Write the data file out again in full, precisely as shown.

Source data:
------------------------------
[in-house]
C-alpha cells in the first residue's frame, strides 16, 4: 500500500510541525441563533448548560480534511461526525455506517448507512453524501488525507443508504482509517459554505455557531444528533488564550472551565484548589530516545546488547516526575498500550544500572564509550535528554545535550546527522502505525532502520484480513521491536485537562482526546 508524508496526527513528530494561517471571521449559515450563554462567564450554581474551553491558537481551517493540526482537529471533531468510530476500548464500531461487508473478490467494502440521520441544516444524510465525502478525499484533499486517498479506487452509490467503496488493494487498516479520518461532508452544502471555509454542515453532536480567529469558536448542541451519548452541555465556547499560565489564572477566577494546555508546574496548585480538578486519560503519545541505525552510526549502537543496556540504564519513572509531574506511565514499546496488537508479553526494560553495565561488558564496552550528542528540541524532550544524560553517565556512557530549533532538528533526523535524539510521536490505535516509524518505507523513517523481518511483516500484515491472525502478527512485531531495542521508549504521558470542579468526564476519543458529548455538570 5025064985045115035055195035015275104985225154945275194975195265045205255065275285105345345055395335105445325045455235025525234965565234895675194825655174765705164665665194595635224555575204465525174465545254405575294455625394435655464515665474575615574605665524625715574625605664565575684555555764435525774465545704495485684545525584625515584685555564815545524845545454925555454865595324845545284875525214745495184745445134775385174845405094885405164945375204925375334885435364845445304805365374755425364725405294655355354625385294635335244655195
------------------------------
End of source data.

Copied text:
[in-house]
C-alpha cells in the first residue's frame, strides 16, 4: 500500500510541525441563533448548560480534511461526525455506517448507512453524501488525507443508504482509517459554505455557531444528533488564550472551565484548589530516545546488547516526575498500550544500572564509550535528554545535550546527522502505525532502520484480513521491536485537562482526546 508524508496526527513528530494561517471571521449559515450563554462567564450554581474551553491558537481551517493540526482537529471533531468510530476500548464500531461487508473478490467494502440521520441544516444524510465525502478525499484533499486517498479506487452509490467503496488493494487498516479520518461532508452544502471555509454542515453532536480567529469558536448542541451519548452541555465556547499560565489564572477566577494546555508546574496548585480538578486519560503519545541505525552510526549502537543496556540504564519513572509531574506511565514499546496488537508479553526494560553495565561488558564496552550528542528540541524532550544524560553517565556512557530549533532538528533526523535524539510521536490505535516509524518505507523513517523481518511483516500484515491472525502478527512485531531495542521508549504521558470542579468526564476519543458529548455538570 5025064985045115035055195035015275104985225154945275194975195265045205255065275285105345345055395335105445325045455235025525234965565234895675194825655174765705164665665194595635224555575204465525174465545254405575294455625394435655464515665474575615574605665524625715574625605664565575684555555764435525774465545704495485684545525584625515584685555564815545524845545454925555454865595324845545284875525214745495184745445134775385174845405094885405164945375204925375334885435364845445304805365374755425364725405294655355354625385294635335244655195